This Country Just Banned Trophy Hunting

It's going to save hundreds of brown bears, wolves and wildcats.

With a single, surprise stroke of legislation, Romania has eliminated one of the biggest threats to its wildlife population: humans.

Specifically, trophy hunters, who for years have used the country as a private stalking ground to catch, kill and selfie its large carnivores.

On Tuesday, the government announced a ban on trophy hunting - an industry that sees thousands of animals killed for little more than thrills and souvenirs - giving Europe's biggest population of brown bears, lynx, wolves and wildcats a welcome reprieve.

Since Romania joined the European Union in 2007, trophy hunting has been a massive windfall for the country's private tour operators. Sport hunters pay as much as 10,000 euros, or $11,000, to haul a brown bear carcass home as a trophy, the Guardian reports.

But criticism from conservation groups like the World Wildlife Fund Romania and the Association for the Conservation of Biological Diversity (ACDB) may have led the government to reverse course.

Even the most optimistic animal lover couldn't have seen this coming. For decades, Romania had been sending all the opposite signals, steadily ratcheting up its allowable quota for brown bear kills in the country.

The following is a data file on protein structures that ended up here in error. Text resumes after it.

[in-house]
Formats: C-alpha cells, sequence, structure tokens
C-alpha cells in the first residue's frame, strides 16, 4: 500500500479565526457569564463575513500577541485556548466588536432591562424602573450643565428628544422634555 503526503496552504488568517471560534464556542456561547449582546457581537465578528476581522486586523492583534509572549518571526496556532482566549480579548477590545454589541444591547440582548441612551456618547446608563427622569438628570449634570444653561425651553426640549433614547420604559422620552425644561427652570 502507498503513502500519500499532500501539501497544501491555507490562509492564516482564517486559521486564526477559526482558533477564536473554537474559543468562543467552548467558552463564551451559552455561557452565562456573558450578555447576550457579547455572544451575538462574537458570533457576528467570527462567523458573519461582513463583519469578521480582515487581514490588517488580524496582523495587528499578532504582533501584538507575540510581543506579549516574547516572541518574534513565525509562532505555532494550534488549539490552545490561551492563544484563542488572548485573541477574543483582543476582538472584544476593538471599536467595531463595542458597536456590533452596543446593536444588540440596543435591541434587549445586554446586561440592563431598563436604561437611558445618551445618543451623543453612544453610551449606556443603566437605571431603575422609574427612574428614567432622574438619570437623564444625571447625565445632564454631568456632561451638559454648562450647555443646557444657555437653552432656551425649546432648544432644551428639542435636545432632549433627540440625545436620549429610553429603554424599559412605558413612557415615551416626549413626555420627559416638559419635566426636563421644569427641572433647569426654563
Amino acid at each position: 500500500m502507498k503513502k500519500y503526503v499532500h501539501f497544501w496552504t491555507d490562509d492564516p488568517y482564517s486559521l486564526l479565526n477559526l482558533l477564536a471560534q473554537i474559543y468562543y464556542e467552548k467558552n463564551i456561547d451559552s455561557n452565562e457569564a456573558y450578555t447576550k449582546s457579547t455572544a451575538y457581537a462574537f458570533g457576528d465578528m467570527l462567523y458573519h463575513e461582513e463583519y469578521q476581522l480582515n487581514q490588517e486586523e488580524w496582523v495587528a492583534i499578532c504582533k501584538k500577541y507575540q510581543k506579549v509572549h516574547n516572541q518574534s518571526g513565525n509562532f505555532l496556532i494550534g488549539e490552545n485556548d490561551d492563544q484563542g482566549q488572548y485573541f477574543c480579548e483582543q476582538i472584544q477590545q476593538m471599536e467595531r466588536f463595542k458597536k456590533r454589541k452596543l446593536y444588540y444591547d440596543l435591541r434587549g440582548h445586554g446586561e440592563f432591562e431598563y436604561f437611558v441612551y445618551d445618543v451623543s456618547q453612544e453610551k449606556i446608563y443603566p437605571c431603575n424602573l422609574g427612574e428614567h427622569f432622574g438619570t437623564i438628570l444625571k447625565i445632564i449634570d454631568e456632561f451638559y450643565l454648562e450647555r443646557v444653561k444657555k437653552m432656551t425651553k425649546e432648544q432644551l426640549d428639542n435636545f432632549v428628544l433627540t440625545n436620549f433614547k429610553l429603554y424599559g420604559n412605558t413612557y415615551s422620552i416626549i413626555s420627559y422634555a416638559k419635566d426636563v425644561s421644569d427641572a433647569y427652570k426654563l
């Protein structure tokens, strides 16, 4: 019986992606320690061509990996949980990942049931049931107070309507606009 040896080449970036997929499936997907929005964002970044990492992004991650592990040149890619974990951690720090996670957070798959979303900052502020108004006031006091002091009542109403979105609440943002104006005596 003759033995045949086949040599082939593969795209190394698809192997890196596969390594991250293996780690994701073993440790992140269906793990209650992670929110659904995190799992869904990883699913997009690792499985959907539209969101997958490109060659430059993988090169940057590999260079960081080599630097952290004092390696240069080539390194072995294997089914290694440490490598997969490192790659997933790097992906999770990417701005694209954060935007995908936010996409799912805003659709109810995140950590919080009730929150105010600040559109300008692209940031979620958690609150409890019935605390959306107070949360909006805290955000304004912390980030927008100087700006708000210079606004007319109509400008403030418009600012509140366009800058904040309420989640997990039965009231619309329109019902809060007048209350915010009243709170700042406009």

As recently as 2014, the government actually raised the number of bears that could be killed to 550 annually - two-thirds more than the previous year. By 2016, Romania's annual kill allowance stood at 550 bears, 600 wolves and 500 big cats.

Or, as the journal ZME Science puts it, "That's equivalent to killing the entire brown bear population in Slovenia, the population of wolves living in France, Norway, and Sweden, and four Poland-worths of lynxes - in one country, in a single year."

Flickr/Albert Lew

Much of the rising quota was fuelled by complaints, especially in rural areas, that the animals damaged property and killed livestock - although some suggested the damages were inflated by tour operators to fuel the sport hunting industry.

In any case, the complaints allowed Romania to circumvent a European Union directive that protects large carnivores - unless the animals are deemed a threat to people and property.

"Hunting for money was already illegal, but it was given a green light anyway," Romania's environment minister, Cristiana Pasca-Palmer, told the Guardian.

It's a loophole that won't be entirely closed under the ban. While hunting bears, wolves and wildlife is now illegal, a newly minted agency called Wildlife Emergency Service will be able to kill animals deemed a threat.

But it's a vital step in the right direction - and one other countries, like South Africa, which hosts 9,000 trophy hunters every year, could take a lesson from.

If you think no animal deserves to be hunted for sport, join the worldwide fight against trophy hunting.

You can sign a petition here. And support the World Wildlife Fund's efforts to end this brutal sport.